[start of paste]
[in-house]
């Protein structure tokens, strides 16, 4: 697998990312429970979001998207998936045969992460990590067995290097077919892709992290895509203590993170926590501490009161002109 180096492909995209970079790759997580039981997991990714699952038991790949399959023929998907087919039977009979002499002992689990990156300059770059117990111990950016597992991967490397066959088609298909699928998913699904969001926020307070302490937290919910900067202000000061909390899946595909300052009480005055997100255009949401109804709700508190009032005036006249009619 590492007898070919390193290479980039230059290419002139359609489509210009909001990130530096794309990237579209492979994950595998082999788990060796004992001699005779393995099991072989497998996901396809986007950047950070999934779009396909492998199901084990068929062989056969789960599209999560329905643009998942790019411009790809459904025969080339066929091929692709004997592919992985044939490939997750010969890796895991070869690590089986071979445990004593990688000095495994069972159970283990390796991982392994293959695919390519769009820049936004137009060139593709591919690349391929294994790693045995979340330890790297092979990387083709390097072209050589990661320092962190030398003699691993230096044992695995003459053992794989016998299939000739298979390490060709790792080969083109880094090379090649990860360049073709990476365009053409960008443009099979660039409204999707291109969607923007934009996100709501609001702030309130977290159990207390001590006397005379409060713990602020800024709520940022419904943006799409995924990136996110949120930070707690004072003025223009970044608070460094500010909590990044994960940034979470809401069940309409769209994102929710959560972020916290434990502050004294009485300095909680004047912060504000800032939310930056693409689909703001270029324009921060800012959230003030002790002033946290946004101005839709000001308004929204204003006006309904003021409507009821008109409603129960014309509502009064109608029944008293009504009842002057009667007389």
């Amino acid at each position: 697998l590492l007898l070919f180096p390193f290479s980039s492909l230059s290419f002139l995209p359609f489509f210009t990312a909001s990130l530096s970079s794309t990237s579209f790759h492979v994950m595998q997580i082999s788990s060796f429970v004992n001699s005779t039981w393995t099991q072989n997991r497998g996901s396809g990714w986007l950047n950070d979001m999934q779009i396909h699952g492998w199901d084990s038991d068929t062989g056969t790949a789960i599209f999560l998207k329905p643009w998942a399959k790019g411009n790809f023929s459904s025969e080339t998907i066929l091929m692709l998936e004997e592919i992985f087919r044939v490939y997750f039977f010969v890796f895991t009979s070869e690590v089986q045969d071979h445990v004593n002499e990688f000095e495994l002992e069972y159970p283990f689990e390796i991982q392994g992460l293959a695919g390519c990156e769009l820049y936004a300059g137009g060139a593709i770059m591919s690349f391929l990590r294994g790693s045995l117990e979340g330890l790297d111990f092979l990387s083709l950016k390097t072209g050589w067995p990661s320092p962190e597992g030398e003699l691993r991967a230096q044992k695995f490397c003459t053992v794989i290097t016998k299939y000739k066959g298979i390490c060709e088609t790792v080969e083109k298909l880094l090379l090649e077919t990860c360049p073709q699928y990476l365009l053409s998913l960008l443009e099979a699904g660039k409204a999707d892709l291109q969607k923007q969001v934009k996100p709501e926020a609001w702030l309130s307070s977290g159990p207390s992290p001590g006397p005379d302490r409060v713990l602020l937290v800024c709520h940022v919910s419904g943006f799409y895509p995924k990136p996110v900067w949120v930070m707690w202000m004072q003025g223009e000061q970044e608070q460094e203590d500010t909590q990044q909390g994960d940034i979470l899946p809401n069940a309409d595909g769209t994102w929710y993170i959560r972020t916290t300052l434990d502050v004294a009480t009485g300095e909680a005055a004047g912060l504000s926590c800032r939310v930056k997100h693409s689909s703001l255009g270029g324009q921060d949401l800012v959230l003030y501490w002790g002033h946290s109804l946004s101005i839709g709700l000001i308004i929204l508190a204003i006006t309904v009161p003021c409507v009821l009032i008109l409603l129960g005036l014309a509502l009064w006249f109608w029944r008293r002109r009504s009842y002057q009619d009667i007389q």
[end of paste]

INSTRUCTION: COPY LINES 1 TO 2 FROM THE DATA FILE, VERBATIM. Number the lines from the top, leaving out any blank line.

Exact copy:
[in-house]
């Protein structure tokens, strides 16, 4: 697998990312429970979001998207998936045969992460990590067995290097077919892709992290895509203590993170926590501490009161002109 180096492909995209970079790759997580039981997991990714699952038991790949399959023929998907087919039977009979002499002992689990990156300059770059117990111990950016597992991967490397066959088609298909699928998913699904969001926020307070302490937290919910900067202000000061909390899946595909300052009480005055997100255009949401109804709700508190009032005036006249009619 590492007898070919390193290479980039230059290419002139359609489509210009909001990130530096794309990237579209492979994950595998082999788990060796004992001699005779393995099991072989497998996901396809986007950047950070999934779009396909492998199901084990068929062989056969789960599209999560329905643009998942790019411009790809459904025969080339066929091929692709004997592919992985044939490939997750010969890796895991070869690590089986071979445990004593990688000095495994069972159970283990390796991982392994293959695919390519769009820049936004137009060139593709591919690349391929294994790693045995979340330890790297092979990387083709390097072209050589990661320092962190030398003699691993230096044992695995003459053992794989016998299939000739298979390490060709790792080969083109880094090379090649990860360049073709990476365009053409960008443009099979660039409204999707291109969607923007934009996100709501609001702030309130977290159990207390001590006397005379409060713990602020800024709520940022419904943006799409995924990136996110949120930070707690004072003025223009970044608070460094500010909590990044994960940034979470809401069940309409769209994102929710959560972020916290434990502050004294009485300095909680004047912060504000800032939310930056693409689909703001270029324009921060800012959230003030002790002033946290946004101005839709000001308004929204204003006006309904003021409507009821008109409603129960014309509502009064109608029944008293009504009842002057009667007389």